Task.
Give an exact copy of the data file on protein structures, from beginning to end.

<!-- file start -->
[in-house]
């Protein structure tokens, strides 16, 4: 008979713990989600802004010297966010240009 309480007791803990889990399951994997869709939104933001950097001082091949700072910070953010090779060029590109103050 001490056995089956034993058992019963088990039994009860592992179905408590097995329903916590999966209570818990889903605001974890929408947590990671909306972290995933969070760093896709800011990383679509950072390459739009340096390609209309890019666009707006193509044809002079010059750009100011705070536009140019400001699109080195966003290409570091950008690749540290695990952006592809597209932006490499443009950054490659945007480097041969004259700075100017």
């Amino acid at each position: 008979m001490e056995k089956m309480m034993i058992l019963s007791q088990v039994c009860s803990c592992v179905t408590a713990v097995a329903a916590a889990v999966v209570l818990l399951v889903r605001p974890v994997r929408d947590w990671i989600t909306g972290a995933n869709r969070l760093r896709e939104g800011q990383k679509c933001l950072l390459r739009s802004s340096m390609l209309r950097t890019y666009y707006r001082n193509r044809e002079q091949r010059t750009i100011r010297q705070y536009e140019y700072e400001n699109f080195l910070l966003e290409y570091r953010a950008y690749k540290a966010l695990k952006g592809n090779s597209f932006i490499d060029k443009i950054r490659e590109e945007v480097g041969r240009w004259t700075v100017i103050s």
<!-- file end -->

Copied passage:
[in-house]
């Protein structure tokens, strides 16, 4: 008979713990989600802004010297966010240009 309480007791803990889990399951994997869709939104933001950097001082091949700072910070953010090779060029590109103050 001490056995089956034993058992019963088990039994009860592992179905408590097995329903916590999966209570818990889903605001974890929408947590990671909306972290995933969070760093896709800011990383679509950072390459739009340096390609209309890019666009707006193509044809002079010059750009100011705070536009140019400001699109080195966003290409570091950008690749540290695990952006592809597209932006490499443009950054490659945007480097041969004259700075100017």
């Amino acid at each position: 008979m001490e056995k089956m309480m034993i058992l019963s007791q088990v039994c009860s803990c592992v179905t408590a713990v097995a329903a916590a889990v999966v209570l818990l399951v889903r605001p974890v994997r929408d947590w990671i989600t909306g972290a995933n869709r969070l760093r896709e939104g800011q990383k679509c933001l950072l390459r739009s802004s340096m390609l209309r950097t890019y666009y707006r001082n193509r044809e002079q091949r010059t750009i100011r010297q705070y536009e140019y700072e400001n699109f080195l910070l966003e290409y570091r953010a950008y690749k540290a966010l695990k952006g592809n090779s597209f932006i490499d060029k443009i950054r490659e590109e945007v480097g041969r240009w004259t700075v100017i103050s």